“A re-run will give us an opportunity to guard better the votes that were stolen. But no court is going to say yes [to an election re-run). Courts are with the one party that stands at number one, number two and number three on this board. ANC, DA and EFF are one party – a party of white monopoly capital. Our courts are also in the interest of this white monopoly capital so they are not going to allow anyone to disrupt that arrangement,” adds Mngxitama.

After 99.93 percent of the vote was counted on Saturday morning, the BLF stood at over 19,800 votes nationally. (Edited by Philile Masango)

Black First, Land First (BLF) party, Andile Mngxitama discusses his party’s reaction to the election results with Local Voices’ Siyabonga Motha
Ringo: From popular singer to Member of Parliament?

Ringo: From popular singer to Member of Parliament?

Gauteng – Popular musician and Western Cape Province native, Ringo Madlingozi says his music has always reflected his political aspirations for his fans and supporters – the black African people.

Speaking exclusively to Local Voices from the National Results Center in Pretoria today, Madlingozi said he is elated by the performance of his political party; the Economic Freedom Fighters (EFF).

Madlingozi is on the EFF’s parliament list. This means he could be one of the people representing the party in South Africa’s sixth democratic parliament as MP.

“The seven cardinal pillars of the EFF talk to me. The dignity that EFF is talking about as a people, is what I’ve been singing about in all my music. The people who know my music will know and understand that I am right where I’m supposed to be,” said Madlingozi.

After 96% of the votes were counted on Friday evening, figures showed that the EFF had almost doubled its support from the 6% it attained in May 2014. This means the party could increase the number of parliament seats from its current 25; providing a real opportunity for Madlingozi to serve in national politics.

Madlingozi is the second popular entertainer to sit on the high ranks of the EFF. Actor Fana Mokoena, who has shared the big screen with many famed actors including Brad Pitt, became an EFF MP in 2014. (Edited by Philile Masango)

Singer Ringo Madlingozi says even as an EFF member, he will never stop singing because his music addresses socio-political issues that the EFF ascribes to.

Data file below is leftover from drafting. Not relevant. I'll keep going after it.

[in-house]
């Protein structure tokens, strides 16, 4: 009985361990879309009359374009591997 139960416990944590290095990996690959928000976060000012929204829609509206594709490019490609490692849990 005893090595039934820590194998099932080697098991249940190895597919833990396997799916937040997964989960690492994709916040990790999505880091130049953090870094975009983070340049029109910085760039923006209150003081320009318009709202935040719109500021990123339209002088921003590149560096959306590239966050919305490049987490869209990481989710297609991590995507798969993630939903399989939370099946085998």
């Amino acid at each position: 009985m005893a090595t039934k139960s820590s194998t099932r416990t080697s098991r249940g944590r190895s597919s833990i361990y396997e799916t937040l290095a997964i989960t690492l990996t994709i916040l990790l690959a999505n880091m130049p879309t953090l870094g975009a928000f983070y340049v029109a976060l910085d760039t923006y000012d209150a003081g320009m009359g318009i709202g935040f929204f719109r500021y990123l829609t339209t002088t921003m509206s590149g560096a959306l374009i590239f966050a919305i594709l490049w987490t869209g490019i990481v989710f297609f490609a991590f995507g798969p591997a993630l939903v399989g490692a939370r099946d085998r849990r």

“2019 election is not free and fair; a rerun necessary” – ‘smaller political parties’

“2019 election is not free and fair; a rerun necessary” – ‘smaller political parties’

Gauteng – Political parties that refer to themselves as ‘so-called smaller political parties’ have declared the 2019 general election as not free nor fair and are demanding a re-run.

The ‘smaller parties’, comprising mainly of the newly established ones, staged a protest at the National Results Operating Center in Pretoria on Thursday evening.

They listed several issues that they say characterize the election for a sixth democratic government as unfair.

Among the issues listed is the reported double voting in some parts of the country, the questionable credibility of the indelible ink, inconsistencies in the delivery of IEC duties at voting stations, and media reporting which they say focuses on only three political parties (ANC, DA and EFF) at the expense of their parties.

“The parties that are here are not convinced that the trajectory that we are on, is a trajectory that will deliver on a free and fair election. There a quite a number of issues that have been raised by all of us that are here. All these issues have indeed been put to the attention of the IEC,” said – African Transformation Movement President Mzwanele Manyi.

“These elections were not free and fair, so we are going to court to contest this because only the three biggest political parties were given media attention. I can tell you that even yesterday they [media] were moving around here in front of us and did not even look at us. We looked like some cheap stuff here and yet we paid an equal amount [of money] for registration,” said Adil Nchabeleng of African People’s Convention.

African People’s Convention’s Adil Nchabeleng is concerned about media bias when it comes to election news coverage of political parties.

“The results that we see on this board make a total ridicule of all the work that we have done as so-called smaller parties as you have chosen to describe us. We are very dissatisfied with the irregularities but there is a political program to alienate dissenting voices who speak against the status quo in this country,” said Black First, Land First Deputy President Zanele Lwana.

Zanele Lwana of the Black First, Land First (BLF) party stating their concerns at the IEC results center in Pretoria.

“We don’t know why these results are being put on the board because IEC itself, in all the meetings that we’ve attended, has been agreeing with us that there are a lot of irregularities. The IEC should stop what it’s doing and go back and re-elect…they can’t arrest people for irregularities and continue giving us the results. This is wrong and the IEC is wrong,” said Bofa Ledwaba of Women Forward.

Women Forward says the arrests made with regard the questionable credibility of the indelible ink, are a confirmation by the IEC, that the election had disturbing irregularities.

The ‘smaller parties’ have officially lodged a dispute with the Independent Electoral Commission (IEC) with regards the concerns they have raised.

The list of political parties that are demanding an election rerun are:

  • African Transformation Movement (ATM),
  • African People’s Convention (APC),
  • African Content Movement (ACM),
  • EcoForum,
  • Women Forward (WF),
  • Black First Land First (BLF),
  • Socialist Revolutionary Workers Party (SWRP),
  • Better Residents Association (BRA),
  • CPM, Forum for Service Delivery,
  • South African Congress of Traditional Authorities,
  • Land Party,
  • National Freedom Party (NFP),
  • Forum for Service Delivery (F4SD),
  • International Revelation Congress (IRC)
  • PAU, and others.

(Edited by Philile Masango)